“Financial aid offers play a critical role in helping students and families understand how to pay for college. It is equally critical that aid offers are transparent and provided in a way that helps students truly understand what they will pay today, and into the future. While NASFAA has required member institutions to meet many of these standards for years, we appreciate the compounding and amplifying positive effect that this bill would have on thousands of schools and millions of students. We applaud Representatives Trahan and Smucker, and urge Congress to take swift action on this bill,” said Justin Draeger, President & CEO, National Association of Student Financial Aid Administrators (NASFAA).

 

“The standard terms and formatting required by the FACT Act represent a tremendous step forward in making the cost of college more transparent for students,” said Kim Cook, executive director of National College Access Network. “Making clear the difference between free money, loans or fees owed to the institution, and out-of-pocket expenses will help students make better-informed decisions when choosing a college.”

 

“The National Association for College Admission Counseling is pleased to support the Financial Aid Communication and Transparency (FACT) Act,” said David Hawkins, NACAC’s executive director for educational content and policy.  “We hear too often that students, parents, and high school counselors have difficulty deciphering the financial aid award letters they receive from colleges.  This legislation, introduced by Representatives Trahan and Smucker, will streamline and make financial aid award letters easier to understand.  NACAC encourages Congress to pass this legislation.”

 

"Great to see continued legislative momentum with the bipartisan FACT Act to make financial aid offers more student-centered and transparent,” states Laura Keane, Chief Policy Officer at uAspire. “Students need to know when a loan is a loan, and deserve a clear calculation of their true cost of attendance. Thank you to Representatives Trahan and Smucker for their leadership to require standardized financial aid terms, definitions and key formatting for all financial aid offers.”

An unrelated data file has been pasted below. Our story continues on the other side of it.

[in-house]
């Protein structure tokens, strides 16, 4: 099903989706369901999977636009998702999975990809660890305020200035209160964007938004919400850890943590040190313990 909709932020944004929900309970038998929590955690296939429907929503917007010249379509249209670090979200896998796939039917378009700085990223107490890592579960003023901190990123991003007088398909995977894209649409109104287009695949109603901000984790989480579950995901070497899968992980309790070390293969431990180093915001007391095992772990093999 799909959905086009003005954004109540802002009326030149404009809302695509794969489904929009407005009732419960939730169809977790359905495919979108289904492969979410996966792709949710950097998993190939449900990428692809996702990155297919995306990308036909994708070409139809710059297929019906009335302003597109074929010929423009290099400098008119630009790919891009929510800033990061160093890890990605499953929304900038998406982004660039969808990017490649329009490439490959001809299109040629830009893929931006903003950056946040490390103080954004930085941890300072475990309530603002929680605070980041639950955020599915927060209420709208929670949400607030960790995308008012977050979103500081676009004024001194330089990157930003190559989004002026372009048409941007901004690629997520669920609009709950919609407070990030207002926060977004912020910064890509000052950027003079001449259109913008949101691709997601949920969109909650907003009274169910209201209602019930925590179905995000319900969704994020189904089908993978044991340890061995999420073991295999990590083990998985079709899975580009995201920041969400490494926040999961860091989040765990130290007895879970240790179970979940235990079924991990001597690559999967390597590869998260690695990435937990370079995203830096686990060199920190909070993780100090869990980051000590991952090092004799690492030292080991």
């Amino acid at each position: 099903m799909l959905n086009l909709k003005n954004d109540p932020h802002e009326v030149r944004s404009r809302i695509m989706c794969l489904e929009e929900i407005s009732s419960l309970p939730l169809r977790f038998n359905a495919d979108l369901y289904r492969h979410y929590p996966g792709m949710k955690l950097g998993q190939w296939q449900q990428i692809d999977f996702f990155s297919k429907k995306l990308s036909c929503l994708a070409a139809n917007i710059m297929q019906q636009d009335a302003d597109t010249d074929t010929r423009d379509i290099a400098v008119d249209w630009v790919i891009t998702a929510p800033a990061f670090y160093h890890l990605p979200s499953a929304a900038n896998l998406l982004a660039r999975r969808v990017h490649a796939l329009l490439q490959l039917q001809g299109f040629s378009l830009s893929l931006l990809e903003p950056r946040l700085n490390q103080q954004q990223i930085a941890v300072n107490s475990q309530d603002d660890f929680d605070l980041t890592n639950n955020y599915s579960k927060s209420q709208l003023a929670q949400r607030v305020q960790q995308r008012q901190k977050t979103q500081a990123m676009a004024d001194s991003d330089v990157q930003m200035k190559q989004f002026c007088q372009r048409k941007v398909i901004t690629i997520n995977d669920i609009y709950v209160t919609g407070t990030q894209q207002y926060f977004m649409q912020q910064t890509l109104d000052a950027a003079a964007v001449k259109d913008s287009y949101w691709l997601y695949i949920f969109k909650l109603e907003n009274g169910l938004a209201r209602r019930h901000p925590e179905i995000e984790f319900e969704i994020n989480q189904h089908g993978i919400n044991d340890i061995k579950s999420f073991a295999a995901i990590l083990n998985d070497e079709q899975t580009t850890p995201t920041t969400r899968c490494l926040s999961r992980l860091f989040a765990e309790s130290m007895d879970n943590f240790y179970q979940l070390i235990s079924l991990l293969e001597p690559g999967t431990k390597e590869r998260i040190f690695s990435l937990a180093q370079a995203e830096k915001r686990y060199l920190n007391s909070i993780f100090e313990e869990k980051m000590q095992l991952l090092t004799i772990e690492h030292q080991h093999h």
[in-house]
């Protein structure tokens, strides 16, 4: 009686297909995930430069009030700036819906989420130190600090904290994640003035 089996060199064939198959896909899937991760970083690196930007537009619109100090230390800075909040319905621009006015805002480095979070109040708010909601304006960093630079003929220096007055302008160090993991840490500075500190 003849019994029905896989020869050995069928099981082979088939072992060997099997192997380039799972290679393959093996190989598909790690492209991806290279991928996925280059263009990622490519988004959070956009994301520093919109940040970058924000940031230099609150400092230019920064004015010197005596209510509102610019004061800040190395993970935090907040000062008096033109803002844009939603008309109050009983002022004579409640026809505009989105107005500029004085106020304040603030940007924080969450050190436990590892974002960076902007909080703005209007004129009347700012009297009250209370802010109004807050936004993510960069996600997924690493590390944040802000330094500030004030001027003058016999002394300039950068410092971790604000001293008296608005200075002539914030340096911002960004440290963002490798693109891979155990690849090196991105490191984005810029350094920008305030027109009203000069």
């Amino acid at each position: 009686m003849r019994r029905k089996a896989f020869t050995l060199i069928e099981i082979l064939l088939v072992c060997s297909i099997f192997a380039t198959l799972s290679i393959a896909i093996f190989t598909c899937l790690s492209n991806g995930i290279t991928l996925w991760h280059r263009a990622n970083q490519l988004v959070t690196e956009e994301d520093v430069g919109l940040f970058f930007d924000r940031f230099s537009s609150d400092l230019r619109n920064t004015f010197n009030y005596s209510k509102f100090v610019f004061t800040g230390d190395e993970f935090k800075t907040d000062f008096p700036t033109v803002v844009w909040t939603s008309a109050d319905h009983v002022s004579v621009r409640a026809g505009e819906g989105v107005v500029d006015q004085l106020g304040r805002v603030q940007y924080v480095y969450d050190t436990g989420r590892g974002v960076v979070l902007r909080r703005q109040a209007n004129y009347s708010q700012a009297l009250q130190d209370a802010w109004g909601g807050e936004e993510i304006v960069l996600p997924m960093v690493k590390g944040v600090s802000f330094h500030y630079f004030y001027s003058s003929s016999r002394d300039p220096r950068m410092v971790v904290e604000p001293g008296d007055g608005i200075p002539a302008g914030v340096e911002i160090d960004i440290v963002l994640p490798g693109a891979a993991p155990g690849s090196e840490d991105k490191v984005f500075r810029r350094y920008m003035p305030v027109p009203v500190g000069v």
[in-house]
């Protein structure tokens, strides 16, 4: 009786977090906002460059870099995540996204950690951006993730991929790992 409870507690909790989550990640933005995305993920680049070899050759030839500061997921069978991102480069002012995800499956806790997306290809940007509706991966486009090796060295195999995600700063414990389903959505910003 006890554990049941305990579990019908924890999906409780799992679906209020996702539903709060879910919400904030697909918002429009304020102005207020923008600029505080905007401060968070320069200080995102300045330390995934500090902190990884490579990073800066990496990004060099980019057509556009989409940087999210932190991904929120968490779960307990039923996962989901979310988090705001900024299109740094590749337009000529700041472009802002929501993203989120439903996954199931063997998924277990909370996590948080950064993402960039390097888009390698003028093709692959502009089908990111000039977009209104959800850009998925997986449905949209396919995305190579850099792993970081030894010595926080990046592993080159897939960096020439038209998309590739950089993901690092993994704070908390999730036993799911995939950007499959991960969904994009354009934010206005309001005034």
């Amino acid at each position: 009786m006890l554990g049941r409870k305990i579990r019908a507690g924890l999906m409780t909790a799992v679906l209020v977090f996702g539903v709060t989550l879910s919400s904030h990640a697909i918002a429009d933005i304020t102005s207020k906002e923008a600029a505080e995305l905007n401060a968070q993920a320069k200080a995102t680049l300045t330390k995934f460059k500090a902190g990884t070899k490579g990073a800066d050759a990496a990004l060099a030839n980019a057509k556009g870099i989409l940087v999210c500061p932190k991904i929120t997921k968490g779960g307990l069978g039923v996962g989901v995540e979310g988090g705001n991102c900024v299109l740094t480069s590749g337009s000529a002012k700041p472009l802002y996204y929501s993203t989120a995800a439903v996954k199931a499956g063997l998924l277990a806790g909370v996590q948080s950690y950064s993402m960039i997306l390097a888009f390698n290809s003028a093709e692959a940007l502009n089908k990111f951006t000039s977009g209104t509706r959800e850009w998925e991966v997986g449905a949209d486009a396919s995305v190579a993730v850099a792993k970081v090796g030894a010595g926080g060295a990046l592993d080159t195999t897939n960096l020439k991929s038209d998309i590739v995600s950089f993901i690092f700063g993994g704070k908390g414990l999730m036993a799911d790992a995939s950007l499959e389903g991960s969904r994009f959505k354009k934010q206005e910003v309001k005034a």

The FACT Act would:

  • Direct the Secretary of Education to develop requirements for financial aid offers and establish common terms and definitions to be used in all financial aid communications.

 

  • Create a standardized quick reference box in each aid offer, similar to the federal requirement that credit card statements include a box disclosing rates, fees, and terms in an identical fashion.

 

  • Allow schools to supplement aid offers with additional but non-contradictory information that grants them flexibility to capture nuances and variation in aid packages.

 

  • Base the content of the reference box and other financial aid offer requirements on extensive consumer testing with low-income students, English learners, first-generation students, and veterans having a voice in the process.

 

  • Require the Secretary of Education to publish findings from the consumer testing and explain how conversations with students and stakeholders informed the development of the aid offer requirements.

 

  • Ultimately, provide students important information on college costs and financial aid in a quick and easy-to-read format.